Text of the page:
Rather than the historical mathematical proof provided in the 19th century of summing an infinite series of numbers to provide a finite whole, or in the case of another paradox called the Arrow, usually thought to be solved through functional mathematics and Weierstrass' "at-at" theory, Lynds' solution to all of the paradoxes lay in the realisation of the absence of an instant in time underlying a bodies motion and that its position was constantly changing over time and never determined. He comments, "With some thought it should become clear that no matter how small the time interval, or how slowly an object moves during that interval, it is still in motion and it's position is constantly changing, so it can't have a determined relative position at any time, whether during a interval, however small, or at an instant. Indeed, if it did, it couldn't be in motion."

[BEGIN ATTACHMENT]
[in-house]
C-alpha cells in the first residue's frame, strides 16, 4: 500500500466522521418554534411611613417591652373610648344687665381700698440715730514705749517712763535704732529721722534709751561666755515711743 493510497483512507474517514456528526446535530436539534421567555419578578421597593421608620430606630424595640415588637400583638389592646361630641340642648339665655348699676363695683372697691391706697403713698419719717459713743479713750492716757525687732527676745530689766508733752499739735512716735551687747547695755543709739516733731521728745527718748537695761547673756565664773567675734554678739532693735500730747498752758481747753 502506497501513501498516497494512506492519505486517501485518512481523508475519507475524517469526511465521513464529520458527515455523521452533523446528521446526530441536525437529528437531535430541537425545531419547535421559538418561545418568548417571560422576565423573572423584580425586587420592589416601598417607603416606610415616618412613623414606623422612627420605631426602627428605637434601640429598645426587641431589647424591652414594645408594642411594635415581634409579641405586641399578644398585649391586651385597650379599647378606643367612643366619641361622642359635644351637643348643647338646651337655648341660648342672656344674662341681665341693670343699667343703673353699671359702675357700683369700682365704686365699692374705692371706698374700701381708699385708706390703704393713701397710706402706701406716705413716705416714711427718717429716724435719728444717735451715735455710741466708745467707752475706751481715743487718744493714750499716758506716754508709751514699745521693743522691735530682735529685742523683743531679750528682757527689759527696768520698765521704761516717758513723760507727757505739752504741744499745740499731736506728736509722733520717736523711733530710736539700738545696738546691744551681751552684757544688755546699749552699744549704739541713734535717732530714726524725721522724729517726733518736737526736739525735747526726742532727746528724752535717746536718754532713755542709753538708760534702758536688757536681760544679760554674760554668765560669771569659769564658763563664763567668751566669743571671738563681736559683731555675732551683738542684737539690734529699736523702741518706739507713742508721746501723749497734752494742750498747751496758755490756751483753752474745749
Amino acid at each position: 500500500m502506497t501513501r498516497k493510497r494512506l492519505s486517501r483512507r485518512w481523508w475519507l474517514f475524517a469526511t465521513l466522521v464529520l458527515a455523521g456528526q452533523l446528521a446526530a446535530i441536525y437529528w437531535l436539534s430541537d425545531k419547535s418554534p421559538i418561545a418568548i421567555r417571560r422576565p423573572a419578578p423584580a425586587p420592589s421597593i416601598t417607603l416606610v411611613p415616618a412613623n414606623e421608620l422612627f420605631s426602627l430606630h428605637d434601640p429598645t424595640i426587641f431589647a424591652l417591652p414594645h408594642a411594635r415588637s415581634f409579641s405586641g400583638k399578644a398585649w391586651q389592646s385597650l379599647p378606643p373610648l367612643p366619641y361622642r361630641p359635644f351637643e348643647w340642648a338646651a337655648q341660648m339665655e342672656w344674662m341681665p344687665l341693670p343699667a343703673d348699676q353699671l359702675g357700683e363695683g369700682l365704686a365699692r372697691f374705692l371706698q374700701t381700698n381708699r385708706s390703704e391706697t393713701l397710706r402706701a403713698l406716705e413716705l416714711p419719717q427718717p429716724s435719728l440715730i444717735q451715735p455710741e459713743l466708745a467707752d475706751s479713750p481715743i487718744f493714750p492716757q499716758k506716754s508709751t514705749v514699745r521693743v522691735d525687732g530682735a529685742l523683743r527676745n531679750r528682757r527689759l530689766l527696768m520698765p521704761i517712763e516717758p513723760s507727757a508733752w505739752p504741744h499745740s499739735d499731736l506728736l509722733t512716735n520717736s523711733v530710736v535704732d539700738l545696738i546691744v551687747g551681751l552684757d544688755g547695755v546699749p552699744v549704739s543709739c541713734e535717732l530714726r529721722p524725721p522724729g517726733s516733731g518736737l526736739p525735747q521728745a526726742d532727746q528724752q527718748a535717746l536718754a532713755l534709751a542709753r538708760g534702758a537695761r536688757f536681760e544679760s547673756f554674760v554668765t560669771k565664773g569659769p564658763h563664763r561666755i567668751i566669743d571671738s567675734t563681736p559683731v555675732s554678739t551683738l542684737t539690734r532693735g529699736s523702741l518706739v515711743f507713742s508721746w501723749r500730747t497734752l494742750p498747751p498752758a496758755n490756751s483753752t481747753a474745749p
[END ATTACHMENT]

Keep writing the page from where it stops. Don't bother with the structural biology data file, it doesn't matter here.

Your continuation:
Lynds also points out that in all cases a time value represents an interval on time, rather than an instant. "For example, if two separate events are measured to take place at either 1 hour or 10.00 seconds, these two values indicate the events occurred during the time intervals of 1 and 1.99999...hours and 10.00 and 10.0099999...seconds respectively." Consequently there is no precise moment where a moving object is at a particular point. From this he is able to produce a fairly straightforward resolution of the Arrow paradox, and more elaborate ones for the others based on the same reasoning. A prominent Oxford mathematician commented, "It's as astonishing, as it is unexpected, but he's right."